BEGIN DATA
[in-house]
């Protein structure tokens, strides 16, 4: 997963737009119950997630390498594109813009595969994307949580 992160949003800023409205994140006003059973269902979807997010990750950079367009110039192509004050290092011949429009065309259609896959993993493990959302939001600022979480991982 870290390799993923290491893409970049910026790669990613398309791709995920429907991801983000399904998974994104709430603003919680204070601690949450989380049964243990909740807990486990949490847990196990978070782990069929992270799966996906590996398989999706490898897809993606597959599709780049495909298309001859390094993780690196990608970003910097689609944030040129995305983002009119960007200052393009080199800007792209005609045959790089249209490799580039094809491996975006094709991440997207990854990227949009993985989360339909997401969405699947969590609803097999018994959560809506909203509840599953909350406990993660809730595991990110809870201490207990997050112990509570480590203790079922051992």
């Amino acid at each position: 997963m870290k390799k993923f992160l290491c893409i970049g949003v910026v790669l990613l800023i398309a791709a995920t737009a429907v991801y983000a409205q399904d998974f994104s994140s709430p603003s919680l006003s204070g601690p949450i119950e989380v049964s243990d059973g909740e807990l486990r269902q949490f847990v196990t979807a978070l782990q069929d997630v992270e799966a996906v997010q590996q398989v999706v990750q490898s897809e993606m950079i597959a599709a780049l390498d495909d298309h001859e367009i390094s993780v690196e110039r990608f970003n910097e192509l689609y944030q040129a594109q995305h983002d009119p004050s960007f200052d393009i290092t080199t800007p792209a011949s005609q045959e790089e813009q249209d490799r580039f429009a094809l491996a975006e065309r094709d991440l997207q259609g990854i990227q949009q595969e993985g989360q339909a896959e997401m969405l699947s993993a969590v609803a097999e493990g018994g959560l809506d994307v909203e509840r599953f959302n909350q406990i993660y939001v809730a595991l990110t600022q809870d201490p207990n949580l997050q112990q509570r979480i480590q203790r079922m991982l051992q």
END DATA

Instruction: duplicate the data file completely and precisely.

[in-house]
């Protein structure tokens, strides 16, 4: 997963737009119950997630390498594109813009595969994307949580 992160949003800023409205994140006003059973269902979807997010990750950079367009110039192509004050290092011949429009065309259609896959993993493990959302939001600022979480991982 870290390799993923290491893409970049910026790669990613398309791709995920429907991801983000399904998974994104709430603003919680204070601690949450989380049964243990909740807990486990949490847990196990978070782990069929992270799966996906590996398989999706490898897809993606597959599709780049495909298309001859390094993780690196990608970003910097689609944030040129995305983002009119960007200052393009080199800007792209005609045959790089249209490799580039094809491996975006094709991440997207990854990227949009993985989360339909997401969405699947969590609803097999018994959560809506909203509840599953909350406990993660809730595991990110809870201490207990997050112990509570480590203790079922051992």
């Amino acid at each position: 997963m870290k390799k993923f992160l290491c893409i970049g949003v910026v790669l990613l800023i398309a791709a995920t737009a429907v991801y983000a409205q399904d998974f994104s994140s709430p603003s919680l006003s204070g601690p949450i119950e989380v049964s243990d059973g909740e807990l486990r269902q949490f847990v196990t979807a978070l782990q069929d997630v992270e799966a996906v997010q590996q398989v999706v990750q490898s897809e993606m950079i597959a599709a780049l390498d495909d298309h001859e367009i390094s993780v690196e110039r990608f970003n910097e192509l689609y944030q040129a594109q995305h983002d009119p004050s960007f200052d393009i290092t080199t800007p792209a011949s005609q045959e790089e813009q249209d490799r580039f429009a094809l491996a975006e065309r094709d991440l997207q259609g990854i990227q949009q595969e993985g989360q339909a896959e997401m969405l699947s993993a969590v609803a097999e493990g018994g959560l809506d994307v909203e509840r599953f959302n909350q406990i993660y939001v809730a595991l990110t600022q809870d201490p207990n949580l997050q112990q509570r979480i480590q203790r079922m991982l051992q």